Following our recent blog regarding the employment status of Uber drivers, another Claimant working in the “gig economy” has successfully established that she is a worker in a similar type of case.
Dewhurst v CitySprint UK Ltd concerned a bicycle courier engaged by CitySprint, purportedly on a self-employed basis. Ms Dewhurst claimed that she is in fact a worker and therefore entitled to rights including holiday pay, sick pay and maternity pay.
CitySprint operates a service delivering goods in the city of London: work carried out by 50 to 60 couriers like Ms Dewhurst. They log on to an app which tracks their whereabouts and allows them to be assigned jobs. It was evidenced in the tribunal that couriers relationship with CitySprint purported to be regulated by a document referred to as a “Confirmation of Tender to Supply Courier Services”. At the time of signing this, the couriers are required to complete an electronic checklist which contains confirmation of further terms, including that they are not entitled to holiday, sick or maternity pay, are under no obligation to work, that CitySprint have no obligation to provide them with work and that they can send a substitute in their absence: terms which would generally suggest that a person is self-employed, rather than a worker or an employee (see our blog on the Uber decision for further information on the distinction).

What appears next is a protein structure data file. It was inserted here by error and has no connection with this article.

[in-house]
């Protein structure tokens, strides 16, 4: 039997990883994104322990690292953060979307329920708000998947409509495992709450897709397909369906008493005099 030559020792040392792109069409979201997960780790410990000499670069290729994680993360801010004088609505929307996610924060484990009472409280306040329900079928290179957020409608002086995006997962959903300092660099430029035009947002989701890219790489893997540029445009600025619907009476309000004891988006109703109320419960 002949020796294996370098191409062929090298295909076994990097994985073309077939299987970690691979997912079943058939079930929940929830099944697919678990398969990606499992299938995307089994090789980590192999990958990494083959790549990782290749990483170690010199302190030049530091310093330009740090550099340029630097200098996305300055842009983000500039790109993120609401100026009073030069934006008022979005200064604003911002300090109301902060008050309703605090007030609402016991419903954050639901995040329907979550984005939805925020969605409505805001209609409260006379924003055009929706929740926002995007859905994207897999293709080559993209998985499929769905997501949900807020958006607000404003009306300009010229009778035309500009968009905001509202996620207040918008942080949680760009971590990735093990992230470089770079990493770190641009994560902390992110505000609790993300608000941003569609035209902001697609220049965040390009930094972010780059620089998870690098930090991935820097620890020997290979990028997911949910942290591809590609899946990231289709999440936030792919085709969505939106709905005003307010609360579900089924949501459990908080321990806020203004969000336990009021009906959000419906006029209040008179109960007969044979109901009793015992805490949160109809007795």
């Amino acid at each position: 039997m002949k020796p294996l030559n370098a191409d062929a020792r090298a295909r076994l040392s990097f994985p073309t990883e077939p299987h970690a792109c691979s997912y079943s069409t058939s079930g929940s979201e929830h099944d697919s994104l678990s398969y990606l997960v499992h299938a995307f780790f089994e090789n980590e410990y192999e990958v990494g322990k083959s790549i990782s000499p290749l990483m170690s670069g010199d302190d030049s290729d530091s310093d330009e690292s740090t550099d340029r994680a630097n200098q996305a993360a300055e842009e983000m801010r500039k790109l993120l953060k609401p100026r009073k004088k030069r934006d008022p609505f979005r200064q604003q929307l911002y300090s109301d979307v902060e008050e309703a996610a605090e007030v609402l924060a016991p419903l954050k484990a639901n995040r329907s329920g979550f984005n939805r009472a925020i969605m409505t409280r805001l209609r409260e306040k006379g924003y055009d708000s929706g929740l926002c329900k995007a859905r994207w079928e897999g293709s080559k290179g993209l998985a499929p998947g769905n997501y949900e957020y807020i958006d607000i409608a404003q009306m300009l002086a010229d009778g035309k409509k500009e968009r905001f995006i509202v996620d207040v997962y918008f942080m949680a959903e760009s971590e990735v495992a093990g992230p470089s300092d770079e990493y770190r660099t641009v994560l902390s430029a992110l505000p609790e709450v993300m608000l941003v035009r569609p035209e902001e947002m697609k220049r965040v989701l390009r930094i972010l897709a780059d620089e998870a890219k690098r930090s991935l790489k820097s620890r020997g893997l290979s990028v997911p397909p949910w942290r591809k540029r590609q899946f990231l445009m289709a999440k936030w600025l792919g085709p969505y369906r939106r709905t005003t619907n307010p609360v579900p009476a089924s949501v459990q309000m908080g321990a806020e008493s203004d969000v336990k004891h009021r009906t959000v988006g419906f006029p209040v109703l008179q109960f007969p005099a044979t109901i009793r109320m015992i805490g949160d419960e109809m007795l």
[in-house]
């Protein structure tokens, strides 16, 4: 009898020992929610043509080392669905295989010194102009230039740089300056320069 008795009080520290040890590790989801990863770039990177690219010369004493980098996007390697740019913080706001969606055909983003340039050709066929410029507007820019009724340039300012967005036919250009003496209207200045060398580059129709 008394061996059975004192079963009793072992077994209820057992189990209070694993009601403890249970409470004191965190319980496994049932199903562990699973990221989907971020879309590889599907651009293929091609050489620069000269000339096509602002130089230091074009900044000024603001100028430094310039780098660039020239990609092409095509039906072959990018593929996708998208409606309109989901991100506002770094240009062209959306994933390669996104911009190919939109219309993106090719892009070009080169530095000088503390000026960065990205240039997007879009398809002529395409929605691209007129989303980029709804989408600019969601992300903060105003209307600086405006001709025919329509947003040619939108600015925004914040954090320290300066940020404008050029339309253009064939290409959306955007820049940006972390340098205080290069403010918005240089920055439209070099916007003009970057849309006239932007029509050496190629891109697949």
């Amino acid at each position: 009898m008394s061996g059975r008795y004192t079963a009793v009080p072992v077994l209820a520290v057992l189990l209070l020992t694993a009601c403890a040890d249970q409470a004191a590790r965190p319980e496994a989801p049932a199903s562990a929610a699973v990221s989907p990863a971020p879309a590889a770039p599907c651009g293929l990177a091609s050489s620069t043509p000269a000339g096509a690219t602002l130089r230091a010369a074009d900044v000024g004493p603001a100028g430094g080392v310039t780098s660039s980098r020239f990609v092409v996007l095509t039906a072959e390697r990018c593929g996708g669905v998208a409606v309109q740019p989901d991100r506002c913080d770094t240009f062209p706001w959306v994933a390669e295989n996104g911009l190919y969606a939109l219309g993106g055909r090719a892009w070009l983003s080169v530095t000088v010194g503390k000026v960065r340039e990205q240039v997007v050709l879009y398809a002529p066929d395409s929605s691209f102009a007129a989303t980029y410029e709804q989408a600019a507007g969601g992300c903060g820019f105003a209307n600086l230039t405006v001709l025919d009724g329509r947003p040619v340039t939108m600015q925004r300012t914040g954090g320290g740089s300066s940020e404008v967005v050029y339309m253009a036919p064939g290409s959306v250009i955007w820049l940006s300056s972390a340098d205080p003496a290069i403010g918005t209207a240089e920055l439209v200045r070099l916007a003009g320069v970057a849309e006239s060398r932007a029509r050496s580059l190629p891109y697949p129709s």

The tribunal considered the terms of the contractual documentation and evidence on the working relationship in practice and found that the terms of the Tender document did not reflect the true relationship between the parties. The tribunal found that Ms Dewhurst has been recruited by CitySprint to do work for it and in practice had little autonomy to decide the way in which her services were provided. The tribunal took into account factors including:
The tribunal’s judgment was therefore that Ms Dewhurst was a worker during any period in which she was logged into CitySprint’s tracking system.
This is the first of four similar cases against cycle couriers which are to be heard by the Employment Tribunal, and this decision, together with that in the Uber case, gives an indication of the direction in which the law is heading. These cases highlight that the issue of employment status is complex and a subject of increasing dispute. However, in setting precedent and clarifying the legal position it is the decisions of the appeal courts which are key, and it remains to be seen if any of these cases will reach that stage and, where they do, what guidance the higher courts will offer.
If you would like more information on the above matter or any other employment law issue, contact our employment solicitors today.